Dodgy agencies to blame for possible deportations

Dodgy agencies to blame for possible deportations

An Indian man whose family saved up for four years to have him educated in New Zealand could be deported, after an education agency used false documents to get him a visa.

The man's Kiwi lawyer has 15 almost-identical cases on his books -- Indian students who could be kicked out of the country thanks to dodgy agencies. 

One student who spoke to Newshub did not want to be named because he hadn't told his family in India he could be deported.

The 28-year-old's family saved $22,000 over four years to get him a business certificate in New Zealand -- he's the first in his family to get a tertiary education.

But his only mistake was trusting the wrong education agency to get him a visa.

His lawyer says they used false bank documents to get him a visa -- which is now being challenged by New Zealand authorities.

"The college has my money, the agent got my money. I got nothing, and zero," the student said.

Last year, more than 9000 international students came to New Zealand from India. The majority use agents, with each student paying around $15,000 a year in fees.

The agents get about 15 percent of that, making the trade worth more than $19 million dollars a year -- that's a lot of money in the Indian economy.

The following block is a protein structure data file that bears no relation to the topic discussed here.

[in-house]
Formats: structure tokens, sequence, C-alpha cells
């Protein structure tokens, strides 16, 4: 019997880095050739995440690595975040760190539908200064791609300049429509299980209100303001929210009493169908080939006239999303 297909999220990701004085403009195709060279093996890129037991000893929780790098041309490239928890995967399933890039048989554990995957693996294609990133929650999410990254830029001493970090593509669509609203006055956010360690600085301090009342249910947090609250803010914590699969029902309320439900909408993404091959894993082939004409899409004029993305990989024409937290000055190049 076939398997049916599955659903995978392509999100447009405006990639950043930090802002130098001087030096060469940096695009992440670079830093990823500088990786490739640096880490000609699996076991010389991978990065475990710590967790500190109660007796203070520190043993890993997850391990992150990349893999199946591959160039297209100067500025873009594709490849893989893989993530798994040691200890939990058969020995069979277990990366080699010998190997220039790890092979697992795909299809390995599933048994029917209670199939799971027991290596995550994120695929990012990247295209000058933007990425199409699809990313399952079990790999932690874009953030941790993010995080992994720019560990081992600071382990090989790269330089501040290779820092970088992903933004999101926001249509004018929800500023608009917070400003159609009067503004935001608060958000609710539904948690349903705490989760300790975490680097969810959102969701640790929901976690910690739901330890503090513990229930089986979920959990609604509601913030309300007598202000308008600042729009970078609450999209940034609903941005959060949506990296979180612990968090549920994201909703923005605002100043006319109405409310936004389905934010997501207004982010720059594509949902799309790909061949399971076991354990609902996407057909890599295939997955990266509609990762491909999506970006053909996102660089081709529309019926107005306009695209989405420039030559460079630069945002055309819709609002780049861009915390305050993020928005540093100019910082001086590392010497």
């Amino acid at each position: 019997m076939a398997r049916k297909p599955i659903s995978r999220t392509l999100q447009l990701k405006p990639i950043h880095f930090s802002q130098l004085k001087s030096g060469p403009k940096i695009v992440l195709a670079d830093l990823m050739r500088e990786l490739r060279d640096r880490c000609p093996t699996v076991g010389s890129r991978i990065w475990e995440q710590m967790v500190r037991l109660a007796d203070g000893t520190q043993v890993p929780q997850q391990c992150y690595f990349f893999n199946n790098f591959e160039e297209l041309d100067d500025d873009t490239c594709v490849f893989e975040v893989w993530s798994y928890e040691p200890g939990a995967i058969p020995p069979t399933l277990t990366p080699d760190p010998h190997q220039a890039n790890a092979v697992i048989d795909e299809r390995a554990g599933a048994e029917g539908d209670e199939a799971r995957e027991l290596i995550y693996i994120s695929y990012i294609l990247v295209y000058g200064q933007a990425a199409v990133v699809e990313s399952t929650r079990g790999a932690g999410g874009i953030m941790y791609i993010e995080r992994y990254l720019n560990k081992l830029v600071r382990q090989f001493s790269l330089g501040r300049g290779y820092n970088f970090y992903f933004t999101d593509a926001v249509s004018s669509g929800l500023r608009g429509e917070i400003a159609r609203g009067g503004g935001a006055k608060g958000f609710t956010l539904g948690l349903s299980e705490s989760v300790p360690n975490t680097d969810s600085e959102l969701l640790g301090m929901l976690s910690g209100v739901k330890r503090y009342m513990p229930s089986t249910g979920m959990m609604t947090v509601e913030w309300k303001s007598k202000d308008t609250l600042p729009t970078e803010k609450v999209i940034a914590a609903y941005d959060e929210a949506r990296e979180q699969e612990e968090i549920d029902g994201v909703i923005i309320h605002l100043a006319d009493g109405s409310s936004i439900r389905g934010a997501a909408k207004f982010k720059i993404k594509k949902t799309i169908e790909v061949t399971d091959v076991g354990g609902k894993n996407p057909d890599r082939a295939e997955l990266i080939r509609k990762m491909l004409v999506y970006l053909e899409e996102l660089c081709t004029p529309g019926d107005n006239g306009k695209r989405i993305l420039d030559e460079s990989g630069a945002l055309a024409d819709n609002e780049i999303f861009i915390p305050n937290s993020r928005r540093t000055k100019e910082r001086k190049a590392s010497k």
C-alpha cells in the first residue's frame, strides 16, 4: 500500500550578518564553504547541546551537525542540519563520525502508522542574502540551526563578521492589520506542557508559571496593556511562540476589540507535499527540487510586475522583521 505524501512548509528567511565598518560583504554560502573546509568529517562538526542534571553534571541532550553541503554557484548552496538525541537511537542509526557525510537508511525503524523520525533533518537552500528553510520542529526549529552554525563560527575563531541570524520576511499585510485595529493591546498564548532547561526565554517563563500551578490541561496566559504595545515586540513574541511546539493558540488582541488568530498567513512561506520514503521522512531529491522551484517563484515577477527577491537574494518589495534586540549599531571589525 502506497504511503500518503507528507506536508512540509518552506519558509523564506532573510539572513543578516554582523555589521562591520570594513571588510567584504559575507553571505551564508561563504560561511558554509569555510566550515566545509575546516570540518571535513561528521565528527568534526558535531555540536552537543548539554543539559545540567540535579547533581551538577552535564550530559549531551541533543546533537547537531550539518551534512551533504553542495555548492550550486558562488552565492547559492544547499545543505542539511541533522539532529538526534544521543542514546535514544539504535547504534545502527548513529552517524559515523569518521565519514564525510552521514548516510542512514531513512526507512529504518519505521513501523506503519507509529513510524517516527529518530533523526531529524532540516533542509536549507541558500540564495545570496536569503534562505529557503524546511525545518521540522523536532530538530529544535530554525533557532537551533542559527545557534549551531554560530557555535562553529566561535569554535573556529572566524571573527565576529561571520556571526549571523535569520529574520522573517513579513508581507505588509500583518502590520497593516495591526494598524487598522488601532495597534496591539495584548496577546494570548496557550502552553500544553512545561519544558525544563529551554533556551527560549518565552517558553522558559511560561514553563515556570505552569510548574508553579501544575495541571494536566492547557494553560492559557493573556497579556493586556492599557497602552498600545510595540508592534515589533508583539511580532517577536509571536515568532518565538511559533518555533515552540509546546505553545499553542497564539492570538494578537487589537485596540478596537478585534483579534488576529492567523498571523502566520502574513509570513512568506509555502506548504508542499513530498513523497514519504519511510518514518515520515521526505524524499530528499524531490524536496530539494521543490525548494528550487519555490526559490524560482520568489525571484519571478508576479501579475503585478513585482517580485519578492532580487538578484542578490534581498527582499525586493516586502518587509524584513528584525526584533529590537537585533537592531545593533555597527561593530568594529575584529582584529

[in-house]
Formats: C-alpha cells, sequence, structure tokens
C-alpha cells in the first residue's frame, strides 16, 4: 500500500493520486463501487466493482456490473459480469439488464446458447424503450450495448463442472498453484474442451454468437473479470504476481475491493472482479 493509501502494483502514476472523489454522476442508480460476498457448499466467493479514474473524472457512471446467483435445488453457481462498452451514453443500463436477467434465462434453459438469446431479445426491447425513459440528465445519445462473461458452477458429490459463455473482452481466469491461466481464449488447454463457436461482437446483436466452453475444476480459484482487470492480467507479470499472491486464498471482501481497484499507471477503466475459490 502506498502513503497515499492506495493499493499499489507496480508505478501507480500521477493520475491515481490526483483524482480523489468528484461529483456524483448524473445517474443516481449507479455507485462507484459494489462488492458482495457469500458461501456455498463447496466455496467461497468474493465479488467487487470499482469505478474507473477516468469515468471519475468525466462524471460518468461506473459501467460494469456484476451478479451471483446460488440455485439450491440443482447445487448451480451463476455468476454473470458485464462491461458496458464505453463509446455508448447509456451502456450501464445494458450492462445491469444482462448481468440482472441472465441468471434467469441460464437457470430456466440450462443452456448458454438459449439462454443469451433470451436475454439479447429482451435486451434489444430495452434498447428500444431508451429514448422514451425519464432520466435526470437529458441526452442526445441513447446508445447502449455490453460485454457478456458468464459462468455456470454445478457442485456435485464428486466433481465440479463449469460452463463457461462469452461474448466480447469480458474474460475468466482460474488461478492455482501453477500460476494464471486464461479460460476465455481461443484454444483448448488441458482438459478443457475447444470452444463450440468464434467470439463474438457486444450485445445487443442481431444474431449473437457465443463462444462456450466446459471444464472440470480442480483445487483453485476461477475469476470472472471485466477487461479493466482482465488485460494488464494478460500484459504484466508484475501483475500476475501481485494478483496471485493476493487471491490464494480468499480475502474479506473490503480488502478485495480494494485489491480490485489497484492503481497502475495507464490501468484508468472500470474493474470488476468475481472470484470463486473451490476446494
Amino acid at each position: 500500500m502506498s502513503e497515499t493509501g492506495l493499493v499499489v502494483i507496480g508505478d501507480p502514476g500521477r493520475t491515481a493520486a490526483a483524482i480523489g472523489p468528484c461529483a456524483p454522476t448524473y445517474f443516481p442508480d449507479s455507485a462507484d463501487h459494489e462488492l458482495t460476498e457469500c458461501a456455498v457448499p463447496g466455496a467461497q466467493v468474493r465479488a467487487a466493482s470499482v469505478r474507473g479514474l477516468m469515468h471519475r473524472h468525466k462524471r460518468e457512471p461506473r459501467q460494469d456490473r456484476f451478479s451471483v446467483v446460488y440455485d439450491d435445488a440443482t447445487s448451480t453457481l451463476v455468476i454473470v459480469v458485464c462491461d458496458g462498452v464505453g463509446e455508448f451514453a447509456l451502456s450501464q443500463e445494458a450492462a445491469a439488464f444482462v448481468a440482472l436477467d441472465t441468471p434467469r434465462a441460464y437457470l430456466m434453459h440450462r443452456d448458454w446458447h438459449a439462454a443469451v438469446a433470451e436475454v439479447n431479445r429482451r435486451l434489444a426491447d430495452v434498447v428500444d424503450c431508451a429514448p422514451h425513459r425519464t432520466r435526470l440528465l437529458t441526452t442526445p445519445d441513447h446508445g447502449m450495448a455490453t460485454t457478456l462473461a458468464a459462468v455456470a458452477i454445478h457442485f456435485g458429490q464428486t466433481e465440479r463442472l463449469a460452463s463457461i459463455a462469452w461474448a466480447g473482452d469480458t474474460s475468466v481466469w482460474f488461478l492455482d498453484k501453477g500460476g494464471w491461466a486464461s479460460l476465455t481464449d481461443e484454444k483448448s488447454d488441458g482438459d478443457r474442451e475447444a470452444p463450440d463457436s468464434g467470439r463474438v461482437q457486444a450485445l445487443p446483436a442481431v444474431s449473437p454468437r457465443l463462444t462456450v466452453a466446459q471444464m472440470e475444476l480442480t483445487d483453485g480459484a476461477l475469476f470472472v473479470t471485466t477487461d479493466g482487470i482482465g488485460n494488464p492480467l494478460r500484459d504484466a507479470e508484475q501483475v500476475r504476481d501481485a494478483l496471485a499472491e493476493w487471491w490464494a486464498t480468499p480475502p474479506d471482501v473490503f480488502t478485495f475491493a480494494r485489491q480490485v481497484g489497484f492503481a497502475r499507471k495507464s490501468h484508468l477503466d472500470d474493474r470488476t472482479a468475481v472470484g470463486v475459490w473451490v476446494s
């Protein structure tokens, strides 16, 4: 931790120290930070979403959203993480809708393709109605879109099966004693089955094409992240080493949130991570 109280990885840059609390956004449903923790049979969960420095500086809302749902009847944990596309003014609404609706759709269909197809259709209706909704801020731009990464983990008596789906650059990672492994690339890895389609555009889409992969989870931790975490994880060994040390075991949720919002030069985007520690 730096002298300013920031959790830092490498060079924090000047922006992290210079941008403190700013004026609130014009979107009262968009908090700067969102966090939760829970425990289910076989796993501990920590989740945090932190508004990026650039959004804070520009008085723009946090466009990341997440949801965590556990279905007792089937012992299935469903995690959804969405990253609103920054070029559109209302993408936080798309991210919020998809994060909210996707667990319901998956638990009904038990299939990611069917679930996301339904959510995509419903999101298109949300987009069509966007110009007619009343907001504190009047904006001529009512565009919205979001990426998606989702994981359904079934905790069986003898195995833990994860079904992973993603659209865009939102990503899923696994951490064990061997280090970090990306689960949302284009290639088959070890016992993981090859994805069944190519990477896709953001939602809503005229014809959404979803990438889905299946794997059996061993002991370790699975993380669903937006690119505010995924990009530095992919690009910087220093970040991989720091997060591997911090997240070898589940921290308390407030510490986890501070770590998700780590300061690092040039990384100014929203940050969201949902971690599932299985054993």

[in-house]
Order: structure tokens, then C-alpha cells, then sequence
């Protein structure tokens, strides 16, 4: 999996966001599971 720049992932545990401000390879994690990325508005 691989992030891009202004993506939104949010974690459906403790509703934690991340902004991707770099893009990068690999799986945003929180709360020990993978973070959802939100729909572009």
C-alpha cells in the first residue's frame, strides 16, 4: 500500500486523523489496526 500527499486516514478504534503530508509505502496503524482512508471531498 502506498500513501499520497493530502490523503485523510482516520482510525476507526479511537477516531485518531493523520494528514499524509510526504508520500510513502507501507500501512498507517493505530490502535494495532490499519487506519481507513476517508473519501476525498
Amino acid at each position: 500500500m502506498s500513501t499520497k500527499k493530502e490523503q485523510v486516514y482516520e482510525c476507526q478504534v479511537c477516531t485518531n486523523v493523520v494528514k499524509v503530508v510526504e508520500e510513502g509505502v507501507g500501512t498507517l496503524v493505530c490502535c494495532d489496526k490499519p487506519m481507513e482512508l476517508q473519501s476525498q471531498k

But 'Kiwi' education providers pay that commission -- and the student's lawyer, who has 15 identical cases on his books, believes they are a big part of this problem.

"It's impossible to believe that the schools here are unaware of the fraudulent practises of many of the education agents in India," Alastair McClymont said.

The agents don't need a license to process visas and commission from Kiwi schools.

Tertiary Education Minister Steven Joyce says that's the subject of a review, but at the moment, he says "it is the responsibility of the providers to make sure their agents are doing the right thing".

And for the students, it's a tough wait to find out whether or not they'll be put on a plane back to India - with nothing to show it.

Newshub.
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